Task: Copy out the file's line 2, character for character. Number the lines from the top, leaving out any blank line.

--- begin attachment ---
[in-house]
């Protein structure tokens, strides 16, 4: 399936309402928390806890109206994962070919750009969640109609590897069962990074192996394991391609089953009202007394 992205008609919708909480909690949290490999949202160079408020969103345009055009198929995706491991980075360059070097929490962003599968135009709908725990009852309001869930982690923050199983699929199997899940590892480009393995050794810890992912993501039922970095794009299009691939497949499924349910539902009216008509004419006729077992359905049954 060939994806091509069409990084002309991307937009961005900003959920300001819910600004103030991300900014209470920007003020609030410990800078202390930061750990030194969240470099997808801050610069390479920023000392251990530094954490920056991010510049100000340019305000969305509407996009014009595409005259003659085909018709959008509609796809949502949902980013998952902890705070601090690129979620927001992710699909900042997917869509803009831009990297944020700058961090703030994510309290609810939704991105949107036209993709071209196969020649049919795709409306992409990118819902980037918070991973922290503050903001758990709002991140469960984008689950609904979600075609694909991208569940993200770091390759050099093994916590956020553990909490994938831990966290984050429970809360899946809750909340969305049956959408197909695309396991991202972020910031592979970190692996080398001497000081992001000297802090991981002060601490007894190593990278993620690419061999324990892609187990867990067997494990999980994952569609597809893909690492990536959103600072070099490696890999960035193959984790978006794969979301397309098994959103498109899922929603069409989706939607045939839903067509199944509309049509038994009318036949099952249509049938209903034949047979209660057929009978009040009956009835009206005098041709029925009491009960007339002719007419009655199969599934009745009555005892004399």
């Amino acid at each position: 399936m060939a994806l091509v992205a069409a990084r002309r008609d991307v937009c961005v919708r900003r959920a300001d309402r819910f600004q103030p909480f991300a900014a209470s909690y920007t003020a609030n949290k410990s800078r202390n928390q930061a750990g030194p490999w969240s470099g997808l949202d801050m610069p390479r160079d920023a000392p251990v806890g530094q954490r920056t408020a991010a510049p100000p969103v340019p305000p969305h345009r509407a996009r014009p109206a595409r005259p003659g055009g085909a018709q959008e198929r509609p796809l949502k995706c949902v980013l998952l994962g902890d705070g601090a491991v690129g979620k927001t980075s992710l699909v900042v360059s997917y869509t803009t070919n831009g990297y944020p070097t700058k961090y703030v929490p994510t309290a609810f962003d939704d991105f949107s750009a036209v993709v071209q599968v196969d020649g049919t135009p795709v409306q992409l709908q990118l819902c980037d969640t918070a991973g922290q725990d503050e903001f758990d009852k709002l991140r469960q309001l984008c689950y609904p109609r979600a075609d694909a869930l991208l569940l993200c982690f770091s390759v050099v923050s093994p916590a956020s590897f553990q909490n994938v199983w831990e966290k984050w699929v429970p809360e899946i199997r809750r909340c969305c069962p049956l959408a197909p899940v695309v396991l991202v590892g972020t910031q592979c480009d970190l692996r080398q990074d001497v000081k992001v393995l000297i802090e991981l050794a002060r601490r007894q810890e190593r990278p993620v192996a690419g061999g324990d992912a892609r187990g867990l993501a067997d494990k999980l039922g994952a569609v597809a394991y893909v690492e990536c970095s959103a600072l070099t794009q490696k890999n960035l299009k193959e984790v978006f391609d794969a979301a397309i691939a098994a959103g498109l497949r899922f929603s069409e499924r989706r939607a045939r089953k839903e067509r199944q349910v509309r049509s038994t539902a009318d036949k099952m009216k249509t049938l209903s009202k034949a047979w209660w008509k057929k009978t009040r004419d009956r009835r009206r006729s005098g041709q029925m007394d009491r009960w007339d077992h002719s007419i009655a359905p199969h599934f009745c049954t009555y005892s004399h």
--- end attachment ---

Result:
């Protein structure tokens, strides 16, 4: 399936309402928390806890109206994962070919750009969640109609590897069962990074192996394991391609089953009202007394 992205008609919708909480909690949290490999949202160079408020969103345009055009198929995706491991980075360059070097929490962003599968135009709908725990009852309001869930982690923050199983699929199997899940590892480009393995050794810890992912993501039922970095794009299009691939497949499924349910539902009216008509004419006729077992359905049954 060939994806091509069409990084002309991307937009961005900003959920300001819910600004103030991300900014209470920007003020609030410990800078202390930061750990030194969240470099997808801050610069390479920023000392251990530094954490920056991010510049100000340019305000969305509407996009014009595409005259003659085909018709959008509609796809949502949902980013998952902890705070601090690129979620927001992710699909900042997917869509803009831009990297944020700058961090703030994510309290609810939704991105949107036209993709071209196969020649049919795709409306992409990118819902980037918070991973922290503050903001758990709002991140469960984008689950609904979600075609694909991208569940993200770091390759050099093994916590956020553990909490994938831990966290984050429970809360899946809750909340969305049956959408197909695309396991991202972020910031592979970190692996080398001497000081992001000297802090991981002060601490007894190593990278993620690419061999324990892609187990867990067997494990999980994952569609597809893909690492990536959103600072070099490696890999960035193959984790978006794969979301397309098994959103498109899922929603069409989706939607045939839903067509199944509309049509038994009318036949099952249509049938209903034949047979209660057929009978009040009956009835009206005098041709029925009491009960007339002719007419009655199969599934009745009555005892004399």